"Back in 2010, Harvard law professor Lawrence Lessig gave a lecture on copyright law. Speaking at a conference for the organization Creative Commons, he used YouTube clips of fans dancing to Phoenix's song "Lisztomania" as an example of proper "fair use" principles. He later uploaded the full lecture, which included the clips, to YouTube. Liberation Music, the firm that licenses the Phoenix song in Australia and New Zealand, disagreed with Lessig's take. The firm issued a YouTube takedown order, asking that the lecture video be removed, and later threatened their own lawsuit against Lessig. As perhaps was to be expected when one sues a law professor, Lessig and the Electronic Frontier Foundation countersued for "misusing copyright law." The flurry of suits finally came to an end this week, according to Billboard, after Liberation admitted being in the wrong and would pay compensation associated with the cases."
Friday, February 28, 2014
August Brown, Los Angeles Times; After suits, Phoenix backs fair use and copyright law changes:
Copyright meets “Innocence of Muslims”: Ninth Circuit orders removal of movie from YouTube, on copyright grounds; Washington Post, 2/26/14
Eugene Volokh, Washington Post; Copyright meets “Innocence of Muslims”: Ninth Circuit orders removal of movie from YouTube, on copyright grounds:
"Garcia’s theory is that (1) she owns the copyright to her own performance, (2) Youssef never properly acquired the rights to that performance — for instance, because there was no express assignment of rights — and therefore (3) a court should order Google to take down the video that infringes Garcia’s copyright. The Ninth Circuit held for Garcia, by a 2-1 vote. Chief Judge Alex Kozinski wrote the majority opinion, and was joined by Judge Ronald Gould. Judge N.R. “Randy” Smith dissented."
Wednesday, February 26, 2014
Ariel Smilowitz, HuffingtonPost.com; Unlocking the Benefits of Open Data:
"This past weekend marked the third annual Open Data Day, an international event that gathers people around the globe each year in an effort to support and encourage the adoption of open data policies by the world's governments and institutions. Open data is defined as "data that can be freely used, shared, and built-on by anyone, anywhere, for any purpose". With this in mind, over the weekend, designers, coders, statisticians, and those interested in open data participated in workshops and open data hackathons. Ultimately, each event provided participants with the chance to "write applications, liberate data, create visualizations, and publish analyses using public open data." In other words, participants were given a space to come together and collaborate on new ways to visualize, analyze, and spread information throughout the world. All in all, Open Data Day connected over 100 cities on five continents."
Michael Cieply, New York Times; Judge Likely to Dismiss Script Case:
"A federal judge here said she expected to grant summary judgment against a producer who accused Warner Bros. and others of basing the Clint Eastwood baseball film, “Trouble With the Curve,” on a script that belonged to him. At a hearing on Monday, Judge Dale S. Fischer of the United States District Court for the Central District of California in Los Angeles said she was unconvinced by expert testimony about similarities between the Eastwood film, which was directed by Robert Lorenz, and a script that had been written for the producer Ryan Brooks, who brought the suit. “They’re not substantially similar,” said Judge Fischer, who said she had watched the film and read the scripts."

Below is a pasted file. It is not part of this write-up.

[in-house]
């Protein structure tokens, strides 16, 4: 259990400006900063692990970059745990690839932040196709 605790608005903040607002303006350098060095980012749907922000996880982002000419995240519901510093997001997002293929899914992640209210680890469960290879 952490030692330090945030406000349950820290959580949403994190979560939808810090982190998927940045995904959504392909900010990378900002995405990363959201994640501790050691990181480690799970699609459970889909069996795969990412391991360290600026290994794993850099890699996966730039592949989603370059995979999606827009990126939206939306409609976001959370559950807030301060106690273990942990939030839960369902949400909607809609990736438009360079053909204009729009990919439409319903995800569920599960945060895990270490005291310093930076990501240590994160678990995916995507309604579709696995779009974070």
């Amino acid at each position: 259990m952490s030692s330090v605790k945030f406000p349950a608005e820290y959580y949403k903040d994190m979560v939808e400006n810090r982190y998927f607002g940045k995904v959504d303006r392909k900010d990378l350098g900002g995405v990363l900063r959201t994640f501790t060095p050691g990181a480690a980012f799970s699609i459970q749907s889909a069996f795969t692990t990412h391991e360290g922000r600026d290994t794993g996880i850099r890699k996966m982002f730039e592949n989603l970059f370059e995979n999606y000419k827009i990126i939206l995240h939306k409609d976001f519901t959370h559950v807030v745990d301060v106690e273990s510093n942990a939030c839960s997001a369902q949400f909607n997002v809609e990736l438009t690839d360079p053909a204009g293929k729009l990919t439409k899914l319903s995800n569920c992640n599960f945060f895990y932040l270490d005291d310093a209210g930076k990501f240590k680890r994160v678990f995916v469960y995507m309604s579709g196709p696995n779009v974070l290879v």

Leslie Kaufman, New York Times; TV Networks Ask Supreme Court to Shut Down Aereo:
"Aereo, the start-up that uses tiny antennas to stream the free signals of TV stations to its customers’ Internet-connected devices for a fee, is stealing from the broadcast networks on a giant scale, the broadcasters asserted in a filing with the Supreme Court on Monday. “The Copyright Act does not tolerate business models premised on the unauthorized exploitation of the copyrighted works of others,” said the brief, which was filed by broadcasters including ABC, CBS, NBC and Fox. On April 22, the Supreme Court is scheduled to hear American Broadcasting Companies v. Aereo, a case that has significant implications for a television industry undergoing profound changes, as well as challenges from upstart competitors like Netflix and Amazon."
Ed Christman, Billboard; New Legislation Seeks to Modernize Copyright Act to Benefit Songwriters:
"A member of Congress has introduced legislation this morning aimed at ensuring that the Copyright Royalty Board also consider fair market value when setting songwriter mechanical royalty rates for digital services. The legislation was introduced by Rep. Doug Collins (R-GA), a member of the House Committee on the Judiciary, carrying the name the Songwriter Equity Act. Its purpose is to update provisions in the Copyright Act to level the playing field for songwriter, composers and publishers to receive fair compensation for the use of their intellectual property."
Saturday, February 22, 2014
Julia Fraser, Intellectual Property Watch; European Union Sees Flurry Of Activity On Copyright Policy:
"There have been several important developments related to copyright in the European Union in the past week. Below is a summary."